Officers stated that one of the most successful projects developed through the BCF work stream was Memory Matters. Memory Matters had been launched by the City of Wolverhampton Council in partnership with the Black Country Partnership NHS Foundation Trust, Wolverhampton Clinical Commissioning Group and the Alzheimer's Society. It was a ‘travelling’ information, advice and guidance service where experts including community psychiatric nurses and social workers were available at each to assess whether someone's memory loss was serious, such as the onset of dementia, and direct them towards appropriate help and support.  

 

Officers confirmed that work priorities for the coming two years had been agreed and would take into consideration consultation and co-production with people who used services and their family carers. Key amongst these was the need to develop a refreshed Strategy and Implementation Plan for completion in December 2017.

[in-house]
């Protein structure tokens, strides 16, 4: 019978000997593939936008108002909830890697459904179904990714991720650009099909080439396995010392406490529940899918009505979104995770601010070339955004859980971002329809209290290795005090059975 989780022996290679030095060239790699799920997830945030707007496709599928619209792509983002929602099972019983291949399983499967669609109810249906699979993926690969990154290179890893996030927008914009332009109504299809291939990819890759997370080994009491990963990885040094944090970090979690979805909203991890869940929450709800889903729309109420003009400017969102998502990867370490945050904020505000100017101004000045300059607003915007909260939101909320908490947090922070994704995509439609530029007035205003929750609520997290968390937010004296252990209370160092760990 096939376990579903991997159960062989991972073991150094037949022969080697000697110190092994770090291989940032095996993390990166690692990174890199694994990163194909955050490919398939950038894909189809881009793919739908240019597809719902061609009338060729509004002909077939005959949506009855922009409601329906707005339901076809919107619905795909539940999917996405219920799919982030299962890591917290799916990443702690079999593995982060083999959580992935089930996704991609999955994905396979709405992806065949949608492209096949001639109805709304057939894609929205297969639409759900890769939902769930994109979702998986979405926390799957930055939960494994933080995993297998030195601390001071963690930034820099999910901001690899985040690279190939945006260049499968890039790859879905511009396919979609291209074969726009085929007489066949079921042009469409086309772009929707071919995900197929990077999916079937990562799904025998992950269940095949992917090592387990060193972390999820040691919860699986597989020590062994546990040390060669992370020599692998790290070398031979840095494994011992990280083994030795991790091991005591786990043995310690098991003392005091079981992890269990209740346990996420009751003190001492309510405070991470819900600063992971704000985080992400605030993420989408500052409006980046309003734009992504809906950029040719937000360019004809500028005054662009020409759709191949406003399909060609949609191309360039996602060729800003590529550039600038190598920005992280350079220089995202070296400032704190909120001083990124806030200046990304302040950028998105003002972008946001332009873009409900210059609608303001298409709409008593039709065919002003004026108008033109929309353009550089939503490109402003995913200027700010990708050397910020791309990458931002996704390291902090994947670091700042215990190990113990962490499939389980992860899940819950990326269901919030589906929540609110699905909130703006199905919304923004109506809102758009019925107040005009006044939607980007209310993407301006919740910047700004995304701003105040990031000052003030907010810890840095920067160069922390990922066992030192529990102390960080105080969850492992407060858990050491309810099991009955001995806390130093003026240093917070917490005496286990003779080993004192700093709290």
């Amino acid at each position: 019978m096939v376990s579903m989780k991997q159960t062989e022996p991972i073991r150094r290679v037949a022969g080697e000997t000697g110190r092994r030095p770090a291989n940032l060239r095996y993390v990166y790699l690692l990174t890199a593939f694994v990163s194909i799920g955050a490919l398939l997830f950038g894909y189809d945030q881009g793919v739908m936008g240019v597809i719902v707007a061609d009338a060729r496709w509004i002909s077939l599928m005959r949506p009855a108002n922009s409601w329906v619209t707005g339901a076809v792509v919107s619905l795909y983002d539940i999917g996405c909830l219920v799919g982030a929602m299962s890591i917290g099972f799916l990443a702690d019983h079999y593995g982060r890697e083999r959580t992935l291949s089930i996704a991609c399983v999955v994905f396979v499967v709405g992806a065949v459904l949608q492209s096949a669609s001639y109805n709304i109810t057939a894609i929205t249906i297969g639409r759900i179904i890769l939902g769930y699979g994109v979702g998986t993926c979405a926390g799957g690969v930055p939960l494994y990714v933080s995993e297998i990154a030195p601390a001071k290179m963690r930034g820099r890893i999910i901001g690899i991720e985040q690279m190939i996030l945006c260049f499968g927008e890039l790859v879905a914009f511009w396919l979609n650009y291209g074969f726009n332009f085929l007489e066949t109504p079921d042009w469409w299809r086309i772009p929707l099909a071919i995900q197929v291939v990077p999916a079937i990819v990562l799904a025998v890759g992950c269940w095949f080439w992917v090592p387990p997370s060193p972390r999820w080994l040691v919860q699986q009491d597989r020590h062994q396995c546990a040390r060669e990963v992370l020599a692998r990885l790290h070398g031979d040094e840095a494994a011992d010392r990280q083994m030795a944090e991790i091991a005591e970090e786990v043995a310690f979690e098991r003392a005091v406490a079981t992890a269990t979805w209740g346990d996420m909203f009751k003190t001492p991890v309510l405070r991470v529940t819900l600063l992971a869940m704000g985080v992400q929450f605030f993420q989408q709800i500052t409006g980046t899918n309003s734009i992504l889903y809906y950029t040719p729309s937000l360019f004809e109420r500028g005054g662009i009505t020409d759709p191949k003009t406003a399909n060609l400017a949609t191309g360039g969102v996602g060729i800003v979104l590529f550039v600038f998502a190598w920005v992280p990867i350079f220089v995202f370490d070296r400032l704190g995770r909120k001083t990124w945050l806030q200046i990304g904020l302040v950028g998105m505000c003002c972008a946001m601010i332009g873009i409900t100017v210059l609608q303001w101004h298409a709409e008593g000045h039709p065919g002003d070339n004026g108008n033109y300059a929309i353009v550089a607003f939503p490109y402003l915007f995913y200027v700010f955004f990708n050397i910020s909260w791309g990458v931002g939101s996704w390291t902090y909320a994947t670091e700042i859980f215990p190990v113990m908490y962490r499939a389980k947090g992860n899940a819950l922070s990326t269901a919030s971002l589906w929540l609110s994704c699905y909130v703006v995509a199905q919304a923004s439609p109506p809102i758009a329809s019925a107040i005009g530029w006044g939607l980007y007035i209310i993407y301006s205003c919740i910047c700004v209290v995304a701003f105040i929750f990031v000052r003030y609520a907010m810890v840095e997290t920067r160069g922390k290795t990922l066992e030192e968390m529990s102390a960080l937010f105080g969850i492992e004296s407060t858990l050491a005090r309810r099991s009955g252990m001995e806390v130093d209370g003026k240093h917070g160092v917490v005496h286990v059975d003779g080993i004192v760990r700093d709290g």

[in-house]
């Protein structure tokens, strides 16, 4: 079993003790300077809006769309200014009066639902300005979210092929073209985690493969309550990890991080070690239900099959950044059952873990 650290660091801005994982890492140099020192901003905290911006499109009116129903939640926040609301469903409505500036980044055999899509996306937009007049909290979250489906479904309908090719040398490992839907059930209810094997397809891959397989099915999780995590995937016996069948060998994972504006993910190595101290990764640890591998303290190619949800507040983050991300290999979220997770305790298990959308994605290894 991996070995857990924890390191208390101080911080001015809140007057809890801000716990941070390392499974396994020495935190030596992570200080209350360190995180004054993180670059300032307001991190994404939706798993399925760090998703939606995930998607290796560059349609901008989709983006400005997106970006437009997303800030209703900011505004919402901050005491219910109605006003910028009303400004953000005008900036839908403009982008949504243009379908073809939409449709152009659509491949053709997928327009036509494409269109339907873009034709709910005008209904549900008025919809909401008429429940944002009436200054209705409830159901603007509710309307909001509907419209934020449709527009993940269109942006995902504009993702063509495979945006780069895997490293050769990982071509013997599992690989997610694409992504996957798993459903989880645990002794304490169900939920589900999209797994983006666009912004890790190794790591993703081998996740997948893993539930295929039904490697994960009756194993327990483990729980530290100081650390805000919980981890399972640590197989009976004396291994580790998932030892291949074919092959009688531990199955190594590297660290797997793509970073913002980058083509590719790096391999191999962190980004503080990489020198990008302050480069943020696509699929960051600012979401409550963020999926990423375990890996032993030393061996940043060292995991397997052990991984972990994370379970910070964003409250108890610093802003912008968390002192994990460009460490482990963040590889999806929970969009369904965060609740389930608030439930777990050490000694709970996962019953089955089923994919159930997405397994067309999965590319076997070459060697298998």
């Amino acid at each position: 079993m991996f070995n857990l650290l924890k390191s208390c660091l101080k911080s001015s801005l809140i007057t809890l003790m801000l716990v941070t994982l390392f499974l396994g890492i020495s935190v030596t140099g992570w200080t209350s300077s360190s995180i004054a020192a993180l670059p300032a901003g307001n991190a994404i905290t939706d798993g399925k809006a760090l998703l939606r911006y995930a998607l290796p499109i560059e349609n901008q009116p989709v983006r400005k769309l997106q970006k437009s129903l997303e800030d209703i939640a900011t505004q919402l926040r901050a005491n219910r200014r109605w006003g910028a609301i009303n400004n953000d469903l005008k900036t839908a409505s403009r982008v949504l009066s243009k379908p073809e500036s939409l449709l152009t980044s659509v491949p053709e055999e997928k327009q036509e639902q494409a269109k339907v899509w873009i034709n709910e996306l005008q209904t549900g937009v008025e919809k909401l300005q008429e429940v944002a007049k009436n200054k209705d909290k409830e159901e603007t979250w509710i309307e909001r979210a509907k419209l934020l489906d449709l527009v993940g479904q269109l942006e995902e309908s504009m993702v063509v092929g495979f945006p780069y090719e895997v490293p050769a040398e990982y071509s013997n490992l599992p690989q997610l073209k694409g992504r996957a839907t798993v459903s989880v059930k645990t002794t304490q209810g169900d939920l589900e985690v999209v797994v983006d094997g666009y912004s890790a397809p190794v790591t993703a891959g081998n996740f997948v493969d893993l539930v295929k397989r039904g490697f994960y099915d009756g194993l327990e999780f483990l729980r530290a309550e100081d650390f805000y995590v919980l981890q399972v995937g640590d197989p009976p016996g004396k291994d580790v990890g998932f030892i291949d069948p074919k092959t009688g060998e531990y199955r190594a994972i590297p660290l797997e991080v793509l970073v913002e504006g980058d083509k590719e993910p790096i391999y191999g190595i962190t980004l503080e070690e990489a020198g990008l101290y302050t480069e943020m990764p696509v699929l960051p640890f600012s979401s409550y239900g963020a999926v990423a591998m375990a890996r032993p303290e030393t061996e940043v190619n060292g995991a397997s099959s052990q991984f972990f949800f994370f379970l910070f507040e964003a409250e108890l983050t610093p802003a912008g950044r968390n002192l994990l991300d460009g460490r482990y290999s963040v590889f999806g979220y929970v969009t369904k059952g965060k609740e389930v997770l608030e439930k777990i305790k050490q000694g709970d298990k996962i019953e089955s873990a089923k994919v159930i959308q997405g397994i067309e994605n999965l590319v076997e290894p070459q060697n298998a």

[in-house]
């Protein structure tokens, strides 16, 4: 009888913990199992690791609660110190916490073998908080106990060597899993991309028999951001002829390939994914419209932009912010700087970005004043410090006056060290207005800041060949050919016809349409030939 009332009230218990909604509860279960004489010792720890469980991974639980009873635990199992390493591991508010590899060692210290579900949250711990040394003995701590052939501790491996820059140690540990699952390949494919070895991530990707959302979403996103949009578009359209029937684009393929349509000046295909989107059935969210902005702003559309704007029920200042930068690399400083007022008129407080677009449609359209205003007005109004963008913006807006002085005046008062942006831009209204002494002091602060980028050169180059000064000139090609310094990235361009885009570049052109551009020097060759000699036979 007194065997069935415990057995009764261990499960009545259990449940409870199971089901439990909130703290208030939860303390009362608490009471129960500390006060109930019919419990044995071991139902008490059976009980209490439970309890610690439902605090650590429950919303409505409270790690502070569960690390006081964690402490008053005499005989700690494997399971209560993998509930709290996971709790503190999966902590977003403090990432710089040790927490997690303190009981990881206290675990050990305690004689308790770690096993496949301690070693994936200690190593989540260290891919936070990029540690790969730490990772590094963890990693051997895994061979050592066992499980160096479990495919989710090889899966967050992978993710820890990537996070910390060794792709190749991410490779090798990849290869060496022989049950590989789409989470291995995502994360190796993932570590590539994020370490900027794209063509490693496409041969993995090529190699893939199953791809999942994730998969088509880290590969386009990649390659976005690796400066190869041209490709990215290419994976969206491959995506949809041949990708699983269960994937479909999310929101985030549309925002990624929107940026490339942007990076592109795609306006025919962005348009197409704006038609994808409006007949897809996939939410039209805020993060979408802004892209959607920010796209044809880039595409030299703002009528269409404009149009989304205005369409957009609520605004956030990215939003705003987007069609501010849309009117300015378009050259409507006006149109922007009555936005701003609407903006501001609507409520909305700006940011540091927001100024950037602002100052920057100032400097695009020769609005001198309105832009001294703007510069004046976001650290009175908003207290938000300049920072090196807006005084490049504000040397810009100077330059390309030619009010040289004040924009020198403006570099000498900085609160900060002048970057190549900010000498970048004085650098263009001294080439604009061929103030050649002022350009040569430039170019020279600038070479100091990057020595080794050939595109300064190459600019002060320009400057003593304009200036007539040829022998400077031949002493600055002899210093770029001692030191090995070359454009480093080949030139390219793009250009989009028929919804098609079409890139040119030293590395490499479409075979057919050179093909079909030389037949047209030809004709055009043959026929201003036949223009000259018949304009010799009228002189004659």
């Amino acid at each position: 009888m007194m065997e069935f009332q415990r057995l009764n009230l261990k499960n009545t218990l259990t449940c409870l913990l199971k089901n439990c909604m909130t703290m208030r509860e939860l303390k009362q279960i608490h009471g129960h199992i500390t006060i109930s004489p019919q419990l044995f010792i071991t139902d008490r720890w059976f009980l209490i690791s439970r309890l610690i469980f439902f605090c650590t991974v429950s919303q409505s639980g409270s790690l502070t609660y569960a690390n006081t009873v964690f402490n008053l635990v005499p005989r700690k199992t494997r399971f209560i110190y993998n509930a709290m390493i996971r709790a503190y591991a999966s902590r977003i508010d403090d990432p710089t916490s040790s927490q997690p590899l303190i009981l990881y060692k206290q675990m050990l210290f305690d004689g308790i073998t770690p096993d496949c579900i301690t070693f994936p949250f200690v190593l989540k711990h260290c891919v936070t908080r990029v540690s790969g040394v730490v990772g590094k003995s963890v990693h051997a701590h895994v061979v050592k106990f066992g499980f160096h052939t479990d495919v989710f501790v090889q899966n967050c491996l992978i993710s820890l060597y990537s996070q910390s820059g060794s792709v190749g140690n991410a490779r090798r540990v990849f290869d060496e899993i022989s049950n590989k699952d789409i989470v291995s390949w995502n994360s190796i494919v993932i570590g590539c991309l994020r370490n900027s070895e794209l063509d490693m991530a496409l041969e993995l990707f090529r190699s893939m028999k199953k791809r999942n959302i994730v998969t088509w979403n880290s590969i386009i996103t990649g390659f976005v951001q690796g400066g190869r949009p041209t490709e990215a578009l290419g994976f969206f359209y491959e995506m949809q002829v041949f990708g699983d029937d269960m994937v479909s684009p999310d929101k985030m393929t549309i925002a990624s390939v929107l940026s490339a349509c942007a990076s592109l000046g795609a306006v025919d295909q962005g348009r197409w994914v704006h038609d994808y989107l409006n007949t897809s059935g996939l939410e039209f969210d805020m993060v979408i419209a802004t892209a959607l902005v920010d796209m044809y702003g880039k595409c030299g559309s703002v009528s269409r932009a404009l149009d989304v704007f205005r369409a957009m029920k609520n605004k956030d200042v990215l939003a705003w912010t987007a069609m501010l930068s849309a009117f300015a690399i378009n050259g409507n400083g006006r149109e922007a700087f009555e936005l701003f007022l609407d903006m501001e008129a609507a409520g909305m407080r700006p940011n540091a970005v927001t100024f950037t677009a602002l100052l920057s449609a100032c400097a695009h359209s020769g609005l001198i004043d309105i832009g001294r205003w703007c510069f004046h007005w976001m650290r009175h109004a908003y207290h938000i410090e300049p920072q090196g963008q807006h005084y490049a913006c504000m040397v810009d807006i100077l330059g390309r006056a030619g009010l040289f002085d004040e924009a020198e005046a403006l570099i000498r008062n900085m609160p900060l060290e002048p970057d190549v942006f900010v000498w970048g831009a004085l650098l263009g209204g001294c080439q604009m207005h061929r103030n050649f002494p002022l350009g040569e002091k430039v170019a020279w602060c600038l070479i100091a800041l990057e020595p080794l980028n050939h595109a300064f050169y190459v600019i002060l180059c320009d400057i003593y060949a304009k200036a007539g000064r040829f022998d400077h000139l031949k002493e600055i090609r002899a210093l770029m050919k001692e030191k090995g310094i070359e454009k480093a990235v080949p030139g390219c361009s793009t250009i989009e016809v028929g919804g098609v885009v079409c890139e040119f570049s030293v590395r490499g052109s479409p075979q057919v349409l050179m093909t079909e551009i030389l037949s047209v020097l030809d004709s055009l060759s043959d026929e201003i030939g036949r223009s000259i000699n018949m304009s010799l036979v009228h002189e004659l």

Officers stated that it was important to consider ways for early diagnosis as people were often given drugs once it was too late and that work needed to be done with the CCGs and GPs. Members expressed concern regarding the diagnosis of dementia by GPs and considered that there should be some form of monitoring the various rates of diagnoses and referrals. Officers stated that there was a dementia link in each area but members considered that this did not work and that GPs needed to be accountable as the service at the moment was not acceptable.

 

Resolved:      That there be an update in 6 months to include advise on how GP services could be improved, any identified strengths and weaknesses and if possible data on which GPs were reporting incidents.